But the advantage of using a bougie lied in that, it is almost as stiff as the stylet of right sided double lumen tube and rail-roading this bulkier tube was easier and less traumatic than with a stylet. Another crucial decision in achieving successful lung isolation in this case was selection of right sided double lumen tube instead of left DLT. For obvious reasons that, the right main bronchus has straighter course and leaves the carina with less angle, the technique of manoeuvring did not need any expertise and the reason that the lung isolation was already achieved with single lumen tube made our attempts successful.
Our experience prompts us to recommend it as an alternative method for DLT placement where direct visual aids and/or bronchial blockers are not available when separation and isolation of lungs is a pre requisite. The non availability of fibre optic devices as well as dearth of training in using them directed us to proceed with this simple technique.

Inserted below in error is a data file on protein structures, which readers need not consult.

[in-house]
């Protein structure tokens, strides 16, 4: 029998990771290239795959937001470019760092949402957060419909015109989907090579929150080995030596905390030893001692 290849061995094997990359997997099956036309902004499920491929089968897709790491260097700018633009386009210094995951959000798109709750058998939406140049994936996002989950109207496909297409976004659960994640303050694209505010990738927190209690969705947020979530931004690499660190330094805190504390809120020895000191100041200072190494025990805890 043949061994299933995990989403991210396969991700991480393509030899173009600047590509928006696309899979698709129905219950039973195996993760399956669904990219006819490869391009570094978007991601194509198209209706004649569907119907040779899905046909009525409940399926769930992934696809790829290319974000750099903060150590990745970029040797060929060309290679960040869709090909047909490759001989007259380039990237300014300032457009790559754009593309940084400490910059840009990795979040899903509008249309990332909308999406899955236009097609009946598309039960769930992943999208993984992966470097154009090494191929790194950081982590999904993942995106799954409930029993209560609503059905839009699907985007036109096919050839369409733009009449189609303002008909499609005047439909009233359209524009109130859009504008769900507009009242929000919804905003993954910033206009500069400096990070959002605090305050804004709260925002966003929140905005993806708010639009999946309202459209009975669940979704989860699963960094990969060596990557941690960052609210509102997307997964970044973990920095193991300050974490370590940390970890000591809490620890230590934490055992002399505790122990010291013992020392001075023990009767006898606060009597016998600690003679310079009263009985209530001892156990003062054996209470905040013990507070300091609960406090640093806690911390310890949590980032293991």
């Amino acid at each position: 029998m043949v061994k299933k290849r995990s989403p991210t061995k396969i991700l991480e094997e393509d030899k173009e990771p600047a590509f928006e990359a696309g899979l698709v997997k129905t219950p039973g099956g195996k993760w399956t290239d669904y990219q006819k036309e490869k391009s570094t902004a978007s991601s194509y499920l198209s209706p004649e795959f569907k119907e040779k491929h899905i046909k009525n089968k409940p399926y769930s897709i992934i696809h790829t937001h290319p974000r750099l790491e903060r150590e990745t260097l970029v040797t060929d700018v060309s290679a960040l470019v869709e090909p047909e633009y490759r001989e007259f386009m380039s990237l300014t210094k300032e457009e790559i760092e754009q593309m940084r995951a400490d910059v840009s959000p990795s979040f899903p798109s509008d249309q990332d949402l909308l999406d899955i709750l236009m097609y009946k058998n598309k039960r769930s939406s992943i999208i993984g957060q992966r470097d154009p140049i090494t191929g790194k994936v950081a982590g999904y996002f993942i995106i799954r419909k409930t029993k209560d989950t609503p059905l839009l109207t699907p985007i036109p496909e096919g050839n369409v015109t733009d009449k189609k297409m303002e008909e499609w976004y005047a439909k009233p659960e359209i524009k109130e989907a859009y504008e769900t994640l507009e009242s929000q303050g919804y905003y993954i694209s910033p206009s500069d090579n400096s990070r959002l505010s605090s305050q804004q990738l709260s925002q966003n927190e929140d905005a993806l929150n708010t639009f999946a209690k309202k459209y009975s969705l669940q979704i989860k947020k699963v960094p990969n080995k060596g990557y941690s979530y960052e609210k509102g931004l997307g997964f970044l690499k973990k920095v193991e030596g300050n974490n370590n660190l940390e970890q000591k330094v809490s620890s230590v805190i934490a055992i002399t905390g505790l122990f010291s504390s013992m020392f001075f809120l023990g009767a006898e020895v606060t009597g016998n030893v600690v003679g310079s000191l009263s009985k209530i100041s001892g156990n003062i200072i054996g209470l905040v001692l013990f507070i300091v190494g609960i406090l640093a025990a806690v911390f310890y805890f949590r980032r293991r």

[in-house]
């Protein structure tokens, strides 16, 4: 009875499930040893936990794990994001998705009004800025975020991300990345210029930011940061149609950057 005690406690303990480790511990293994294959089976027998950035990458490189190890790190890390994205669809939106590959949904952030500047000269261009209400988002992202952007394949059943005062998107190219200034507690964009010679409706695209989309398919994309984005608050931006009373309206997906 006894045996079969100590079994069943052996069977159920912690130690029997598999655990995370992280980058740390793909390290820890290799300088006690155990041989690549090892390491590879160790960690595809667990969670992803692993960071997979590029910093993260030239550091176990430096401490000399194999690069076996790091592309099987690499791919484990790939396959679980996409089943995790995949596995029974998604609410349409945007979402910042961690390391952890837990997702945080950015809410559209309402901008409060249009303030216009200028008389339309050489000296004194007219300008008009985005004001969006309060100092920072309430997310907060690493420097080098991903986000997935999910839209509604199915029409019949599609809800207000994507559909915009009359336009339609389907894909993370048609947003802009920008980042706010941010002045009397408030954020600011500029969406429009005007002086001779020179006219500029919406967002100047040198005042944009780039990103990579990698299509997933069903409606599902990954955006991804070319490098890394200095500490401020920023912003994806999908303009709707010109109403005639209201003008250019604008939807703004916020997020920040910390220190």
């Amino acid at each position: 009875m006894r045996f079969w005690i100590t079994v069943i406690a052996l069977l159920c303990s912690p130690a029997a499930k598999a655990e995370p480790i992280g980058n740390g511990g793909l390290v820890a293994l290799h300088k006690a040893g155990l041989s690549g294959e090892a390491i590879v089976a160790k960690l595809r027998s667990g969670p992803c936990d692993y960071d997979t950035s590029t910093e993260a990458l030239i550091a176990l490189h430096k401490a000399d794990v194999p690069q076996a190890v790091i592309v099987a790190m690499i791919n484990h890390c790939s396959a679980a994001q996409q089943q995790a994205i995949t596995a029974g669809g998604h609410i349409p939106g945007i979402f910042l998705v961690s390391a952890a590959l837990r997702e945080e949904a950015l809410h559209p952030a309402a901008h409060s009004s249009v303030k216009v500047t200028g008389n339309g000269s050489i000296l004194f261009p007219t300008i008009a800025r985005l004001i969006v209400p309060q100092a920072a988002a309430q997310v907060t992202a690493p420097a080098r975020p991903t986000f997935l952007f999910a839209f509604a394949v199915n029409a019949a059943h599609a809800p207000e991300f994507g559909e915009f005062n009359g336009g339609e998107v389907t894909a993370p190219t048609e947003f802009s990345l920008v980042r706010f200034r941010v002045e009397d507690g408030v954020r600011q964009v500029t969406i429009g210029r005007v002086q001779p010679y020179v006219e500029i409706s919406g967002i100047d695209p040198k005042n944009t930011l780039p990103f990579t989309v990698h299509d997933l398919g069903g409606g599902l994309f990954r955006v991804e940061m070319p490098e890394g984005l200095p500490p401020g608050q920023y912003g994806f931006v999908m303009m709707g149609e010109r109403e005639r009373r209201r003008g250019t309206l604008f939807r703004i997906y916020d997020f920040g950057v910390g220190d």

Our technique proves to be cost effective in limited settings where the modern gadgets are not available. However the introduction of DLT over a gum elastic bougie has its own limitations as there may be an error of judgement in positioning the tube in the targeted bronchus. Use of fibre optic bronchoscope is the gold standard of confirming the position of the DLT. Therefore the technique of introducing a DLT over bougie can be considered to be one of the alternatives in a case of difficult airway to achieve lung isolation. It also requires skill and experience in one lung anaesthesia to follow this technique. Despite its own limitations it can be recommended to be followed in limited settings. However, it cannot replace the time tested methods and may not be an indispensible technique.